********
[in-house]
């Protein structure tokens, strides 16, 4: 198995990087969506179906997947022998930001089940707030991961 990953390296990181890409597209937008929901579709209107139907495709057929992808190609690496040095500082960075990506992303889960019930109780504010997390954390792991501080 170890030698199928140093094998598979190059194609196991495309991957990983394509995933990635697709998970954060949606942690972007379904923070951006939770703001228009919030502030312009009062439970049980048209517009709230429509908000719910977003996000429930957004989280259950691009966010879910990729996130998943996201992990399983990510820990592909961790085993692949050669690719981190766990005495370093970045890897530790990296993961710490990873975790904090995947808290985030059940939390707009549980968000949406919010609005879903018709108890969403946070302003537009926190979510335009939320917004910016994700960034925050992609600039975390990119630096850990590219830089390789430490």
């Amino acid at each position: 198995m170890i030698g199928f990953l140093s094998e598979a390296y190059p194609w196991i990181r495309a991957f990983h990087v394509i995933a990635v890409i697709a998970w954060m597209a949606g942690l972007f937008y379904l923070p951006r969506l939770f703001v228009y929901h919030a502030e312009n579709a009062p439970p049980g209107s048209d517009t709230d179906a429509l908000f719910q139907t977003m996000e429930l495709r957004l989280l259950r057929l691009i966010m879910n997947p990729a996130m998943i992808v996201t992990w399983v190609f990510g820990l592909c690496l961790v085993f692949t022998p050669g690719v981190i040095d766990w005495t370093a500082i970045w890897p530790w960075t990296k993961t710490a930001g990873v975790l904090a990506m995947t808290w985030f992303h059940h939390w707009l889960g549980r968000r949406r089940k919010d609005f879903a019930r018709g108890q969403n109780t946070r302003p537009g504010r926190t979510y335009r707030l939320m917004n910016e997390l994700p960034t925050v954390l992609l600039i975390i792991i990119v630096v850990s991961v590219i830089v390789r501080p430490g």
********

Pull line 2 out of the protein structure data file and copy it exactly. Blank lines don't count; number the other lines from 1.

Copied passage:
């Protein structure tokens, strides 16, 4: 198995990087969506179906997947022998930001089940707030991961 990953390296990181890409597209937008929901579709209107139907495709057929992808190609690496040095500082960075990506992303889960019930109780504010997390954390792991501080 170890030698199928140093094998598979190059194609196991495309991957990983394509995933990635697709998970954060949606942690972007379904923070951006939770703001228009919030502030312009009062439970049980048209517009709230429509908000719910977003996000429930957004989280259950691009966010879910990729996130998943996201992990399983990510820990592909961790085993692949050669690719981190766990005495370093970045890897530790990296993961710490990873975790904090995947808290985030059940939390707009549980968000949406919010609005879903018709108890969403946070302003537009926190979510335009939320917004910016994700960034925050992609600039975390990119630096850990590219830089390789430490």